Civic Sausage: Watch the Farm Bill
Pay attention to legislation if you care about local food, farms
Policy | April 25, 2012 | By Diane Conners
- Mark Coe: Having had the oppertunity to present at a local school with Meghan and Leanna, supporting the work Food Corps does is a wonderful thing. They provide a learning oppertunity to our children in agricu...
- Linda Hutchinson: Great! Having been raised on a farm, near Arcadia, I wish my dad who was a Farmer's Market regular in the 60's, 70's and 80's, was here to be involved in the "farm to table" and "local food" initiati...
- Dale Scheiern: It is easy to store and enjoy all winter long too!! Take 1 qt. freezer bags, fill to the point they will lay fairly flat ( not rounded) so they stack easily in the freezer. Local fruit all winter lo...
- Sharron May, The May Farm: You are correct if you are referring to industrial monocultures of animal or plant agriculture which are extractive, organic or not. Fortunately there are small farms pioneering more regenerative prac...
- LillyM: I've been fortunate enough to meet and work with Lianna and hope to meet Meghan. Every FoodCorps volunteer I have met over the years has been incredible. A phenomenal organization with dedicated and...
The old cliché about lawmaking is that it’s like making sausage – best not to watch.
But sausage is a farm product, and the Farm Bill is worth watching if you care about investing in local food and farm jobs, the environment, family-scale agriculture, and healthy, local food for schools, kids, and families.
|U.S. Sen. Debbie Stabenow is leading efforts to craft a new farm bill, which could impact the future of local agriculture for years to come.|
Today, Thursday, April 26, is the day you can see for yourself all the different interests and politics around the Farm Bill by watching, live on your computer, a much awaited Senate Agriculture Committee meeting. (Check here for the new schedule of this important meeting and to stream it live starting at 10:30 a.m.) What you’ll see: Senators, acting in response to a wide range of constituents and industry groups, putting forth amendments to the 900-page draft bill before it heads to the full Senate for a vote. The draft was released last week.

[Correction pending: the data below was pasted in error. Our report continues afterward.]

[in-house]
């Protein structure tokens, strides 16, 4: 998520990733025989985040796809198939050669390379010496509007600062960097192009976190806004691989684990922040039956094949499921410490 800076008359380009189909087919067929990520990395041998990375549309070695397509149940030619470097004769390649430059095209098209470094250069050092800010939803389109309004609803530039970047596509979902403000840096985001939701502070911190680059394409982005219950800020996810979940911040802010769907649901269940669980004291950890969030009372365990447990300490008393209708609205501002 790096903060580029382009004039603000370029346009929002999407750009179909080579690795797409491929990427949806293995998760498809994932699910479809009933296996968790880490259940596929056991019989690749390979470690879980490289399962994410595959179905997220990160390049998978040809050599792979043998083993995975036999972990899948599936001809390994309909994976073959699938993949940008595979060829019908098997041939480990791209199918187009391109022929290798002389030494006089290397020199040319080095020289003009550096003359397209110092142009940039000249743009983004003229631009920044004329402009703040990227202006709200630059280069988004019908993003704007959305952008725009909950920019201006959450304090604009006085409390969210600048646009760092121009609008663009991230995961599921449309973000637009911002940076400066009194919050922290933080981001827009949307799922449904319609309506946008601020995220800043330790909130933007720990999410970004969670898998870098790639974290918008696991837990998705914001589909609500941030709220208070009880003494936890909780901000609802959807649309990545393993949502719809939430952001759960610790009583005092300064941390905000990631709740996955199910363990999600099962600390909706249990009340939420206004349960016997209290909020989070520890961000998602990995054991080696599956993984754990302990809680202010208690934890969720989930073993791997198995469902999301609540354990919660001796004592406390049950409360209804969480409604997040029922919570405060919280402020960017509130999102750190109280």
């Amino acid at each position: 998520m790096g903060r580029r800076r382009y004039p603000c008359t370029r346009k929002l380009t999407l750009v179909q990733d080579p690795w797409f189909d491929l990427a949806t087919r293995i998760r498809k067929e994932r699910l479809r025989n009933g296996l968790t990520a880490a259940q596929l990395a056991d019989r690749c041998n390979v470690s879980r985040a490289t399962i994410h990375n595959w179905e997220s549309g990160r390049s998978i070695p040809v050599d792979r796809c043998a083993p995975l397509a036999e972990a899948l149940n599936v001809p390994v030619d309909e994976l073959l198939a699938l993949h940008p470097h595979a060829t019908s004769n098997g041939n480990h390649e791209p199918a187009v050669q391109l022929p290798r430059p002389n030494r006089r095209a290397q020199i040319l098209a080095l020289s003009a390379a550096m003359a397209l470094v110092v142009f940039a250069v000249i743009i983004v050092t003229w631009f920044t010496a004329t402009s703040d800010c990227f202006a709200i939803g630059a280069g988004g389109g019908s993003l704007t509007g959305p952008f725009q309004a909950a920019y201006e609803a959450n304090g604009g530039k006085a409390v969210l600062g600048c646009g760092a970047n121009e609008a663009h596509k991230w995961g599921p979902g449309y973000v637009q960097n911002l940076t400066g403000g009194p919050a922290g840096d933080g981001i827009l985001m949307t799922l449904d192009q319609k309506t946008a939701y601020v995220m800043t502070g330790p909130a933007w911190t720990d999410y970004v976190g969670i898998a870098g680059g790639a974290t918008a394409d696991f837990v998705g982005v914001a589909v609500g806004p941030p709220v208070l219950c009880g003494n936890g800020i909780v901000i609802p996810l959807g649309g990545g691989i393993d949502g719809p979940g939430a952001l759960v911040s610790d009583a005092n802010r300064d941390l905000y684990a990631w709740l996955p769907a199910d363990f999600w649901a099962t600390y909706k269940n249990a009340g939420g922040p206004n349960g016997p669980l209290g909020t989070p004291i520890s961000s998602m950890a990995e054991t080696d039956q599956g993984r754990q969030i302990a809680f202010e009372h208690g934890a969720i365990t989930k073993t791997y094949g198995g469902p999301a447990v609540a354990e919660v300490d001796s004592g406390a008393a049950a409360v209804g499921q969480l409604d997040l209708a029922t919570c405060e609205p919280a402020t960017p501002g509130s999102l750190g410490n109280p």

The Senate version of the Farm Bill is important for those of us who want to build local food economies and get healthy, fresh food to all while doing it. Sustainable agriculture, local food, and food equity organizations often credit Senator Debbie Stabenow of Michigan, who chairs the Senate Agriculture Committee, for her efforts; and they put little hope for better provisions from the House, which is talking deeper cuts.
Nonetheless, sausage is sausage, even if there are local ingredients mixed in.
Senator Stabenow worked to get a bipartisan bill to the floor, but there’s not nearly enough bipartisan support for local food and small farmers. The minority ranking member of the Ag Committee, Republican Senator Pat Roberts of Kansas, has been a noted critic of the U.S. Department of Agriculture’s Know Your Farmer, Know Your Foodprogram, which promotes and groups together resources to build local farm and food economies.
Fully aware of the difficult politics involved, organizations across the country hunkered down over the weekend to review the 900-page draft bill so that they could offer up their own amendments to willing senators on the committee. The National Sustainable Agriculture Coalition, among a number of organizations that supported putting into the bill provisions of the Local Food, Farms, & Jobs Act, provides a breakdown on what it calls “the good,” “the half-baked” and “the ugly” in the bill.
You can sign up for their updates and action alerts about what promises to be a whirlwind process as the House creates its own bill, the two houses of Congress attempt to reconcile them, and a final bill makes its way to the President—perhaps in time to escape being buried in the election season.
Industrial-scale agriculture interests are involved in the process too. Tuesday’s late-night decision todelay Wednesday morning’s planned “mark-up” of the bill was apparently over a divide between large-scale commodity growers in the South versus the Midwest.
And if you need some after-dinner reading, the full 900 pages can be downloaded here.
Diane Conners is senior policy specialist for the Michigan Land Use Institute and directs MLUI’s Healthy Food for All program. Reach her at firstname.lastname@example.org. Editor’s note: This blog was updated Thursday, April 26 to reflect the new hearing schedule.